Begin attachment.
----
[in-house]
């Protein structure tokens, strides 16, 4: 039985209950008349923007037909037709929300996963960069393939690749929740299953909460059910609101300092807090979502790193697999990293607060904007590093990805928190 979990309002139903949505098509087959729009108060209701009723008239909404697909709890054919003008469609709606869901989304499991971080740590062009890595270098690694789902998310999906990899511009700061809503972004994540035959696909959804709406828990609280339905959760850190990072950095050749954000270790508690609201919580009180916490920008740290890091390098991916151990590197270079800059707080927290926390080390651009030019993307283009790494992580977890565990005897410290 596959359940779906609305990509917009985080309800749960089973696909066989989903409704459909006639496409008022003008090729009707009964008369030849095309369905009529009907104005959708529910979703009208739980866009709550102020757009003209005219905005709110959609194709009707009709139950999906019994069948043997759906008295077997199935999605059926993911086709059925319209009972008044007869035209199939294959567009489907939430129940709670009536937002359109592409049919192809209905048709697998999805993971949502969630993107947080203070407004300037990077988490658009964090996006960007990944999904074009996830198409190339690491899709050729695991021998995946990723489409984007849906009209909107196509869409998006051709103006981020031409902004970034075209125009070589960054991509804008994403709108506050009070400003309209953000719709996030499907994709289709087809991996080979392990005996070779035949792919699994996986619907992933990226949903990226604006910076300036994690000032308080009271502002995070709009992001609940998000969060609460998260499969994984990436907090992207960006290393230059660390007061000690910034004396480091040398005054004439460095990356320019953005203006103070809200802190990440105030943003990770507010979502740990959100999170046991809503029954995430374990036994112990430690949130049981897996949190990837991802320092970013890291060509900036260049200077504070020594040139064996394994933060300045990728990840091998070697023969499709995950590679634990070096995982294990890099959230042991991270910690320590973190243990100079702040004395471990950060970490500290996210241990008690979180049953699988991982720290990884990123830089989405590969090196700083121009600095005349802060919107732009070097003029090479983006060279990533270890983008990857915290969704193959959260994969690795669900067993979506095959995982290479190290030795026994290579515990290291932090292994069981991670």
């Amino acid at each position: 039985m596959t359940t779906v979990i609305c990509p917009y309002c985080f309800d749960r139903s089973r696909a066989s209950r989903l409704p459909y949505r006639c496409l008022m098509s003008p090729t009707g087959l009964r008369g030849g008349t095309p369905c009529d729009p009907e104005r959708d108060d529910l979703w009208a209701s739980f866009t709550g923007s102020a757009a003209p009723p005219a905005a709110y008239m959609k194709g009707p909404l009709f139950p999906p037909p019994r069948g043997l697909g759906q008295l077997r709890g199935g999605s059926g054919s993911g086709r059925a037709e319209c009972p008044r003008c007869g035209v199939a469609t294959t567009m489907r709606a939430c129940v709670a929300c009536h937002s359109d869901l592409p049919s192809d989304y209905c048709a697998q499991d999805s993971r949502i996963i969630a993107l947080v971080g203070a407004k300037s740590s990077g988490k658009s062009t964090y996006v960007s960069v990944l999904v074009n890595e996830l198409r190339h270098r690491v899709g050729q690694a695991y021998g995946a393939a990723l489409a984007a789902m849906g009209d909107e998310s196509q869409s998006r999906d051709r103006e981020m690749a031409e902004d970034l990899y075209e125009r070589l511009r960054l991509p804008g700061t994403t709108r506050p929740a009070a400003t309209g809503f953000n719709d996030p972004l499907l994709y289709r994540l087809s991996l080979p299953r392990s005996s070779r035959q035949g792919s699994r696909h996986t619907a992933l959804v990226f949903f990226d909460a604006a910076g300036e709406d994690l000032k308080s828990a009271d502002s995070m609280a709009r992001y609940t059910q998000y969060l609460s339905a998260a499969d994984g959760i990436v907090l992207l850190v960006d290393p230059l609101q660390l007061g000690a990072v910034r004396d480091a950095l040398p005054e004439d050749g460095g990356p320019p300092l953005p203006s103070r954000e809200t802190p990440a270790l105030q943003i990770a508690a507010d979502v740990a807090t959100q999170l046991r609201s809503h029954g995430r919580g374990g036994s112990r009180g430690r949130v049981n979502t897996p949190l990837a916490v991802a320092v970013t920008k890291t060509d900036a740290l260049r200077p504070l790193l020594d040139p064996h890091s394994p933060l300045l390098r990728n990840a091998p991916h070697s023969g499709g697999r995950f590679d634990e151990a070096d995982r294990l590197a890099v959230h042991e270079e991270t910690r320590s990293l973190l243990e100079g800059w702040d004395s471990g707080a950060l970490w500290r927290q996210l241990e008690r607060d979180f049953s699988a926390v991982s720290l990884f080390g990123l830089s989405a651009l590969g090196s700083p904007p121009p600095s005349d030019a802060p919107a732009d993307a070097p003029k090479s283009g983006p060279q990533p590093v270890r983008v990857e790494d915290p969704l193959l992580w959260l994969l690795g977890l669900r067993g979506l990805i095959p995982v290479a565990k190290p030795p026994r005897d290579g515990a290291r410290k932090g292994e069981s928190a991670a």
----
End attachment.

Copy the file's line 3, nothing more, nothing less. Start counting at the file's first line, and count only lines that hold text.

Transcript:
């Amino acid at each position: 039985m596959t359940t779906v979990i609305c990509p917009y309002c985080f309800d749960r139903s089973r696909a066989s209950r989903l409704p459909y949505r006639c496409l008022m098509s003008p090729t009707g087959l009964r008369g030849g008349t095309p369905c009529d729009p009907e104005r959708d108060d529910l979703w009208a209701s739980f866009t709550g923007s102020a757009a003209p009723p005219a905005a709110y008239m959609k194709g009707p909404l009709f139950p999906p037909p019994r069948g043997l697909g759906q008295l077997r709890g199935g999605s059926g054919s993911g086709r059925a037709e319209c009972p008044r003008c007869g035209v199939a469609t294959t567009m489907r709606a939430c129940v709670a929300c009536h937002s359109d869901l592409p049919s192809d989304y209905c048709a697998q499991d999805s993971r949502i996963i969630a993107l947080v971080g203070a407004k300037s740590s990077g988490k658009s062009t964090y996006v960007s960069v990944l999904v074009n890595e996830l198409r190339h270098r690491v899709g050729q690694a695991y021998g995946a393939a990723l489409a984007a789902m849906g009209d909107e998310s196509q869409s998006r999906d051709r103006e981020m690749a031409e902004d970034l990899y075209e125009r070589l511009r960054l991509p804008g700061t994403t709108r506050p929740a009070a400003t309209g809503f953000n719709d996030p972004l499907l994709y289709r994540l087809s991996l080979p299953r392990s005996s070779r035959q035949g792919s699994r696909h996986t619907a992933l959804v990226f949903f990226d909460a604006a910076g300036e709406d994690l000032k308080s828990a009271d502002s995070m609280a709009r992001y609940t059910q998000y969060l609460s339905a998260a499969d994984g959760i990436v907090l992207l850190v960006d290393p230059l609101q660390l007061g000690a990072v910034r004396d480091a950095l040398p005054e004439d050749g460095g990356p320019p300092l953005p203006s103070r954000e809200t802190p990440a270790l105030q943003i990770a508690a507010d979502v740990a807090t959100q999170l046991r609201s809503h029954g995430r919580g374990g036994s112990r009180g430690r949130v049981n979502t897996p949190l990837a916490v991802a320092v970013t920008k890291t060509d900036a740290l260049r200077p504070l790193l020594d040139p064996h890091s394994p933060l300045l390098r990728n990840a091998p991916h070697s023969g499709g697999r995950f590679d634990e151990a070096d995982r294990l590197a890099v959230h042991e270079e991270t910690r320590s990293l973190l243990e100079g800059w702040d004395s471990g707080a950060l970490w500290r927290q996210l241990e008690r607060d979180f049953s699988a926390v991982s720290l990884f080390g990123l830089s989405a651009l590969g090196s700083p904007p121009p600095s005349d030019a802060p919107a732009d993307a070097p003029k090479s283009g983006p060279q990533p590093v270890r983008v990857e790494d915290p969704l193959l992580w959260l994969l690795g977890l669900r067993g979506l990805i095959p995982v290479a565990k190290p030795p026994r005897d290579g515990a290291r410290k932090g292994e069981s928190a991670a």